Get Attuned this National Nutrition MonthPublished: Friday, March 8, 2013
- Marci Anderson, MS, RD, cPT
- 0 Comments
National Nutrition Month theme. To me, "Eat Your Way, Every Day" exemplifies how RDs differ from all of the other health and nutrition coaches out there.
In my last StoneSoup blog post, I described some solutions for RDs when a client asks for a diet or quick fix to follow. I find this year's NNM's theme so compelling because it's all about assisting clients in making lifestyle changes that will be sustainable and right for them for the rest of their lives!
I'd like to share with you a tool I use to help my clients discover a healthful, satisfying pattern of eating. This diagram, developed by Dr. Catherine Cooke-Cottone, a researcher and licensed therapist, is a great counseling tool to help clients learn to eat their way, every day.
The goal of this exercise is attunement, defined as "to bring into harmony with." Each component affects eating patterns, and when all of the elements in the diagram are working harmoniously, our health and well-being are supported.
Let's break the picture down together. First, it compromises two systems — one internal and one external. Each system contains three parts. The internal system is "thoughts," "feelings" and "bodily processes." The external system is "family," "community" and "culture." Examining each component in detail is a great technique to help your clients identify the root of what sets them up for unhealthy eating patterns. I'd like to share with you some examples to show you what I mean.
Thoughts influence both our feelings and behaviors, as explained by the field of Cognitive Behavioral Therapy. Often, clients experience self-sabotaging thoughts that get in the way of their success. Invite your clients to notice their food-related thoughts and help them re-frame them in a way that sets them up for success. Common pitfalls include:
"I overate at lunch. This day is ruined, I'll start over tomorrow."
Reframe: "Well, I overdid it at lunch. I'll likely stay fuller for a longer period of time this afternoon. I'll wait until I feel hungry and then get back on track with my eating plan."
"Healthy eating is unsatisfying, I just can't do it."
Reframe: "There are several foods I really like that are naturally nutritious. I'll talk with my RD about how to balance my food choices so I'm satisfied and taking care of my health."
"I can't believe I ate that hamburger. I'm so ashamed, I'm so disgusting."
Reframe: "Eating a hamburger doesn't make me a disgusting person. I can be thoughtful about my food choices at other meals so I can balance out my food choices and incorporate the other food groups."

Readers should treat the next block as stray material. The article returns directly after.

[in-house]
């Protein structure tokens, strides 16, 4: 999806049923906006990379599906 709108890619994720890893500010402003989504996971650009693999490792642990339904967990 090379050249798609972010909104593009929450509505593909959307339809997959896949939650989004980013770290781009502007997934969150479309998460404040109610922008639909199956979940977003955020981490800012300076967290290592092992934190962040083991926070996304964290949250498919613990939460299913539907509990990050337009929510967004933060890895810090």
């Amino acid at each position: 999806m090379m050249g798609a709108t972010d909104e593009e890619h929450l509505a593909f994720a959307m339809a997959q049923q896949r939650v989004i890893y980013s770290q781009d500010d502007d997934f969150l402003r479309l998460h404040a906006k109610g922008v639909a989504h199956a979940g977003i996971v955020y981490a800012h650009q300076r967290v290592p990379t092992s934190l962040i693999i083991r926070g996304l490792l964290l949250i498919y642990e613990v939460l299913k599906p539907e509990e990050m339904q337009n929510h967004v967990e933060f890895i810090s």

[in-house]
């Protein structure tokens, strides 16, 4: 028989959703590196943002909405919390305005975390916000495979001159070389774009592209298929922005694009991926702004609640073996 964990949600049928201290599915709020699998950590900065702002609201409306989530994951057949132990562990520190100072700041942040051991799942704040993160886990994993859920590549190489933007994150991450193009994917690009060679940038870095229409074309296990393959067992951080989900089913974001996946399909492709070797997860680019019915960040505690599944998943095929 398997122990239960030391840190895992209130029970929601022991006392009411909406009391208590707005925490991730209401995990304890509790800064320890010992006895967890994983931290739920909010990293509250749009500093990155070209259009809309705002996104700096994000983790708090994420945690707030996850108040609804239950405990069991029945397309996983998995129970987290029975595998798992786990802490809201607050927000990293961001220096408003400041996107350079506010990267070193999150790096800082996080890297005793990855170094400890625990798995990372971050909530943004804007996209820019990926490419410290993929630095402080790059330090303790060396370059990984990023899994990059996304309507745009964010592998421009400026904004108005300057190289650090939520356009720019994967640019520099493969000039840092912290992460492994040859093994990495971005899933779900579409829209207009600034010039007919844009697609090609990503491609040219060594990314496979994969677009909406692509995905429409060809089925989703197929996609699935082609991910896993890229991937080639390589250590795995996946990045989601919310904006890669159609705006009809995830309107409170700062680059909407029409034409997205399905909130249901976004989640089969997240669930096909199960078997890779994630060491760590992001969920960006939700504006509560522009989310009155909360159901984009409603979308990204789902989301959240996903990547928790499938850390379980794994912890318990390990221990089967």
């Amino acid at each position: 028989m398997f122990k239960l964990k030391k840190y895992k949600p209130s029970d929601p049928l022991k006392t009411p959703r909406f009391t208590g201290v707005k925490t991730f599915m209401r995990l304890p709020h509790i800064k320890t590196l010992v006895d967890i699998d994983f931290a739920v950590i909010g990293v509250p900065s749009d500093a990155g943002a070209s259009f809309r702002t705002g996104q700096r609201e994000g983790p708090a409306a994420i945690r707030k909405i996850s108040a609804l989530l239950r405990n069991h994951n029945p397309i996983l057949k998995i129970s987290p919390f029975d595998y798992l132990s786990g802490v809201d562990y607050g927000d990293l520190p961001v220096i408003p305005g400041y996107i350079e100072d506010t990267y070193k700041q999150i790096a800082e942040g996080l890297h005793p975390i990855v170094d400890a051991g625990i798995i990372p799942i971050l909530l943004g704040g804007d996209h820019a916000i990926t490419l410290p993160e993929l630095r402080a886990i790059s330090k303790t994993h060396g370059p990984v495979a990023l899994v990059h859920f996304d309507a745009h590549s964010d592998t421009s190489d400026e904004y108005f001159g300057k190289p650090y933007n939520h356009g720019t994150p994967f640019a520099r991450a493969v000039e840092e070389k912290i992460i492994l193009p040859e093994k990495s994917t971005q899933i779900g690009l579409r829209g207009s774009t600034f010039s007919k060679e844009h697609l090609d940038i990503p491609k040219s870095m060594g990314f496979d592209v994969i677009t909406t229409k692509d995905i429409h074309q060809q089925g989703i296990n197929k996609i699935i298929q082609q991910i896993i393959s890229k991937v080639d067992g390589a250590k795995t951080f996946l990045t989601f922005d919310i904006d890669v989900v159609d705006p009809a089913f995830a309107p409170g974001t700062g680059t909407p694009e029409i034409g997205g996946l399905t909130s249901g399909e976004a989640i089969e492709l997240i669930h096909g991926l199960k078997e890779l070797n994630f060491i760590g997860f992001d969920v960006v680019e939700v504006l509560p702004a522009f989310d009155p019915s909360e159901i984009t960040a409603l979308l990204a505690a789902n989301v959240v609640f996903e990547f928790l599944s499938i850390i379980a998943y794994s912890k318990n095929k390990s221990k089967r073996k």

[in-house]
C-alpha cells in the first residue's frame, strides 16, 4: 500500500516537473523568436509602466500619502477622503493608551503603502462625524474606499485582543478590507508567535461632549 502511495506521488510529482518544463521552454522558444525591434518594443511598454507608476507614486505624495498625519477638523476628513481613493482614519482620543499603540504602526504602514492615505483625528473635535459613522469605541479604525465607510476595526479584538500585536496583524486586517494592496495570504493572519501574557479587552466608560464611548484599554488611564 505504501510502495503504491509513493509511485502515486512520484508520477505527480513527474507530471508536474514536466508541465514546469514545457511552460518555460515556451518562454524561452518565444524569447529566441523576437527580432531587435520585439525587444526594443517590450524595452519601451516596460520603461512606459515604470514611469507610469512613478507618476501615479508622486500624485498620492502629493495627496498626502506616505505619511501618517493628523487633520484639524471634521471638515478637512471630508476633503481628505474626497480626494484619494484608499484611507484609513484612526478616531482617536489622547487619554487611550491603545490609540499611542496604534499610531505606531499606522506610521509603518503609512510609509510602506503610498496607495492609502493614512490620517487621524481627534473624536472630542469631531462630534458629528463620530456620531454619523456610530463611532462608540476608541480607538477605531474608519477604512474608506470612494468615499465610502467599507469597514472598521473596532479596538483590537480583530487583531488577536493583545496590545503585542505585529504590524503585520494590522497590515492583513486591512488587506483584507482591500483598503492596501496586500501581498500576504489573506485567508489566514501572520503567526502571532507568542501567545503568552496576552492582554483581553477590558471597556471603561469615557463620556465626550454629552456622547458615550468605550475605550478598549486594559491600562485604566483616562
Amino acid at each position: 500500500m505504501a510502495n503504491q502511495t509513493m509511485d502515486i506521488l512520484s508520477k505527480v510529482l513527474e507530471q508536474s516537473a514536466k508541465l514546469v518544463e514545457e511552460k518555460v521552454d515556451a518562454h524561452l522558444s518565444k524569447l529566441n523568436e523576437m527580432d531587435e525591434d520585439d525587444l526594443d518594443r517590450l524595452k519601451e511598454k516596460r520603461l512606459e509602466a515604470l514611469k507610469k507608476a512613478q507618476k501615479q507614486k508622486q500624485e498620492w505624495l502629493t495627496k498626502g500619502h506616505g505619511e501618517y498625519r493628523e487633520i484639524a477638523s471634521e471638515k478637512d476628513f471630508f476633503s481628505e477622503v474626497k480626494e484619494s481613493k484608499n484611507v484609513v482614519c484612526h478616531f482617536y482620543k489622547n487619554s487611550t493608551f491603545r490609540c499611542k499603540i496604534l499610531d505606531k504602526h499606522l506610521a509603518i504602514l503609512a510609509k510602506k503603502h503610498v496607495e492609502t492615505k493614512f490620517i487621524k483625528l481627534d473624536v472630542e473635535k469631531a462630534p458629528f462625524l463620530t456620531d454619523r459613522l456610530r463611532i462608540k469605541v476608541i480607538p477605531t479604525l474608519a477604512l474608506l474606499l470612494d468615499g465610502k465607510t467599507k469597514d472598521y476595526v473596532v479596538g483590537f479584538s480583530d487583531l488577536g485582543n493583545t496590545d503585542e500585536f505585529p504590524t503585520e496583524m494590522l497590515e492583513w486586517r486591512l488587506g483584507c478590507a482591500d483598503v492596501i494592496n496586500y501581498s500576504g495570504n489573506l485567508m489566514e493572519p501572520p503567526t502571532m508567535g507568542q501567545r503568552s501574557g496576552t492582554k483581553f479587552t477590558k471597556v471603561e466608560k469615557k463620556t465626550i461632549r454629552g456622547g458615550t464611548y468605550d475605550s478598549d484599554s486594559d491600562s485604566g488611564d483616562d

As humans we are neurologically wired to pay more attention to our thoughts than body processes like hunger, fullness and satiety. One of the most important things you can teach your clients is how to accurately listen to cues from the body and problem-solve barriers to responding to those cues. I highly recommend you check out the Center for Mindful Eating for free resources that will help you develop your skill set in this area.
As dietitians, we know how much conflicting nutrition advice our clients receive from family, community and cultural influences. We are well-equipped to help our clients sift through the maze of confusing nutrition messages. Below are a couple of ideas that may help you in your work.
- Use this free resource from the Center for Media Literacy to teach your clients how to critically analyze health and nutrition messages.
- Visit the Academy's Evidence Analysis Library and News Center. Did you know members can have daily and weekly summaries of the newest research and headlines delivered to your inbox for free?
- Ask your clients to consider taking a break from certain media outlets as they work with you to develop an eating plan that works for them. Decreasing unhelpful external influences while increasing the amount of attention paid to internal resources can help our clients reach a healthier balance to their life.
Diagram used with permission: Cook-Cottone, C. P. (2006). The attuned representation model for the primary prevention of eating disorders: An overview for school psychologists. Psychology in the Schools, 43, 223-230.
Marci Anderson, MS, RD, cPT, is a registered dietitian in private practice in Cambridge, Mass. She manages a group practice specializing in treating a broad spectrum of disordered eating, and she blogs about a variety of topics at MarciRD.com. Follow her on Twitter.